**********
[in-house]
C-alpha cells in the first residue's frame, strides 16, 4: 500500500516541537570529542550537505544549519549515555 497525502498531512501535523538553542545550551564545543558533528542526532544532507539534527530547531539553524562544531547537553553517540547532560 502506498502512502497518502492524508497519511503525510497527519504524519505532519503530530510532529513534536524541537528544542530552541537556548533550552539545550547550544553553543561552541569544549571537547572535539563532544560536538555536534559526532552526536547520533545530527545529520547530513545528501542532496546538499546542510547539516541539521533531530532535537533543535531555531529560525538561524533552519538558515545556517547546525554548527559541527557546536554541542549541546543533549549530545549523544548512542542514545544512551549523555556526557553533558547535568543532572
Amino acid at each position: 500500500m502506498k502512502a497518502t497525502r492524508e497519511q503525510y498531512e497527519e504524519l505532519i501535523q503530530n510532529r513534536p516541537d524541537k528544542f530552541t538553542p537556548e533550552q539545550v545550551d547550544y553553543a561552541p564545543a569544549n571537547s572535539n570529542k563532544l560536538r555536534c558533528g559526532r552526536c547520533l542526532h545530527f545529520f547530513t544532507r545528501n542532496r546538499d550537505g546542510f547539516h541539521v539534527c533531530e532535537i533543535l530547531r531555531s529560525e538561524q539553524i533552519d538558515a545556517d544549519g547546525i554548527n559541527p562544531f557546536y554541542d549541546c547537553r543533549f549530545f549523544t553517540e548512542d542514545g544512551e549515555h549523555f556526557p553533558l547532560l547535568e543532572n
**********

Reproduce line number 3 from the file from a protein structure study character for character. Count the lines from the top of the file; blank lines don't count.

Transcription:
Amino acid at each position: 500500500m502506498k502512502a497518502t497525502r492524508e497519511q503525510y498531512e497527519e504524519l505532519i501535523q503530530n510532529r513534536p516541537d524541537k528544542f530552541t538553542p537556548e533550552q539545550v545550551d547550544y553553543a561552541p564545543a569544549n571537547s572535539n570529542k563532544l560536538r555536534c558533528g559526532r552526536c547520533l542526532h545530527f545529520f547530513t544532507r545528501n542532496r546538499d550537505g546542510f547539516h541539521v539534527c533531530e532535537i533543535l530547531r531555531s529560525e538561524q539553524i533552519d538558515a545556517d544549519g547546525i554548527n559541527p562544531f557546536y554541542d549541546c547537553r543533549f549530545f549523544t553517540e548512542d542514545g544512551e549515555h549523555f556526557p553533558l547532560l547535568e543532572n